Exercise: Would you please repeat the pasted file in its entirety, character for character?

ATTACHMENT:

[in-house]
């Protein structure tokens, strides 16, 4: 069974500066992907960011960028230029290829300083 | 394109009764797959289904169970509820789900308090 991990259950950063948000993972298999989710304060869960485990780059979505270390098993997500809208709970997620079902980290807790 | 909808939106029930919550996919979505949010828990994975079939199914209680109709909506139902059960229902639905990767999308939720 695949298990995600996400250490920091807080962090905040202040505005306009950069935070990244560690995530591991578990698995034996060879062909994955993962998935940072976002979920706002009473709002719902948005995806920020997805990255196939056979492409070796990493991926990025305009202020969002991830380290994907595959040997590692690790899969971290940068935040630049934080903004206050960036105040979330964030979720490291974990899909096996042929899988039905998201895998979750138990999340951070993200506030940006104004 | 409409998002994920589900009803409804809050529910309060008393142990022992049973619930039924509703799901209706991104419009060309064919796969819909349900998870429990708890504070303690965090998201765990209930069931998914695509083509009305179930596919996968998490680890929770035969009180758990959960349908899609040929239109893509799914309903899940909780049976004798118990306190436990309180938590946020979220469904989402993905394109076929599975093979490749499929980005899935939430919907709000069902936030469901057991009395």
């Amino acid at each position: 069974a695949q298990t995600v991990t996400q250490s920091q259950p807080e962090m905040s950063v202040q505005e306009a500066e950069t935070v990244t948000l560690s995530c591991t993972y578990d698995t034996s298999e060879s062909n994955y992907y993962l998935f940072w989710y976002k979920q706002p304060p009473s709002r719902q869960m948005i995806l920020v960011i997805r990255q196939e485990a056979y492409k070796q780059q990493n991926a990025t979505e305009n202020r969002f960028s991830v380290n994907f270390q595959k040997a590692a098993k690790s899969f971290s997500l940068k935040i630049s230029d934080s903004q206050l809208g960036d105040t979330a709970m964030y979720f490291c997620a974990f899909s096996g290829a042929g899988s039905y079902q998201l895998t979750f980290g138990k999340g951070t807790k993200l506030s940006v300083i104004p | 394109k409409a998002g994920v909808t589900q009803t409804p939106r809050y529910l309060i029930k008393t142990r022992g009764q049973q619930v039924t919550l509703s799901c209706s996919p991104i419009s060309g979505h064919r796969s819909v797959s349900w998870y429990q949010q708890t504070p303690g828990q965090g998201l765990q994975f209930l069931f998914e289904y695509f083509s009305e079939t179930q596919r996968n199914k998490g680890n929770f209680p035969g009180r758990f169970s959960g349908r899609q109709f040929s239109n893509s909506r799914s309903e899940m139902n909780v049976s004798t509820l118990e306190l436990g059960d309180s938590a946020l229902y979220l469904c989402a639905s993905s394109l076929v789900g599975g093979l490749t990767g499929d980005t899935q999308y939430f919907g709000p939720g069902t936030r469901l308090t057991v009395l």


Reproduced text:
[in-house]
């Protein structure tokens, strides 16, 4: 069974500066992907960011960028230029290829300083 | 394109009764797959289904169970509820789900308090 991990259950950063948000993972298999989710304060869960485990780059979505270390098993997500809208709970997620079902980290807790 | 909808939106029930919550996919979505949010828990994975079939199914209680109709909506139902059960229902639905990767999308939720 695949298990995600996400250490920091807080962090905040202040505005306009950069935070990244560690995530591991578990698995034996060879062909994955993962998935940072976002979920706002009473709002719902948005995806920020997805990255196939056979492409070796990493991926990025305009202020969002991830380290994907595959040997590692690790899969971290940068935040630049934080903004206050960036105040979330964030979720490291974990899909096996042929899988039905998201895998979750138990999340951070993200506030940006104004 | 409409998002994920589900009803409804809050529910309060008393142990022992049973619930039924509703799901209706991104419009060309064919796969819909349900998870429990708890504070303690965090998201765990209930069931998914695509083509009305179930596919996968998490680890929770035969009180758990959960349908899609040929239109893509799914309903899940909780049976004798118990306190436990309180938590946020979220469904989402993905394109076929599975093979490749499929980005899935939430919907709000069902936030469901057991009395």
């Amino acid at each position: 069974a695949q298990t995600v991990t996400q250490s920091q259950p807080e962090m905040s950063v202040q505005e306009a500066e950069t935070v990244t948000l560690s995530c591991t993972y578990d698995t034996s298999e060879s062909n994955y992907y993962l998935f940072w989710y976002k979920q706002p304060p009473s709002r719902q869960m948005i995806l920020v960011i997805r990255q196939e485990a056979y492409k070796q780059q990493n991926a990025t979505e305009n202020r969002f960028s991830v380290n994907f270390q595959k040997a590692a098993k690790s899969f971290s997500l940068k935040i630049s230029d934080s903004q206050l809208g960036d105040t979330a709970m964030y979720f490291c997620a974990f899909s096996g290829a042929g899988s039905y079902q998201l895998t979750f980290g138990k999340g951070t807790k993200l506030s940006v300083i104004p | 394109k409409a998002g994920v909808t589900q009803t409804p939106r809050y529910l309060i029930k008393t142990r022992g009764q049973q619930v039924t919550l509703s799901c209706s996919p991104i419009s060309g979505h064919r796969s819909v797959s349900w998870y429990q949010q708890t504070p303690g828990q965090g998201l765990q994975f209930l069931f998914e289904y695509f083509s009305e079939t179930q596919r996968n199914k998490g680890n929770f209680p035969g009180r758990f169970s959960g349908r899609q109709f040929s239109n893509s909506r799914s309903e899940m139902n909780v049976s004798t509820l118990e306190l436990g059960d309180s938590a946020l229902y979220l469904c989402a639905s993905s394109l076929v789900g599975g093979l490749t990767g499929d980005t899935q999308y939430f919907g709000p939720g069902t936030r469901l308090t057991v009395l």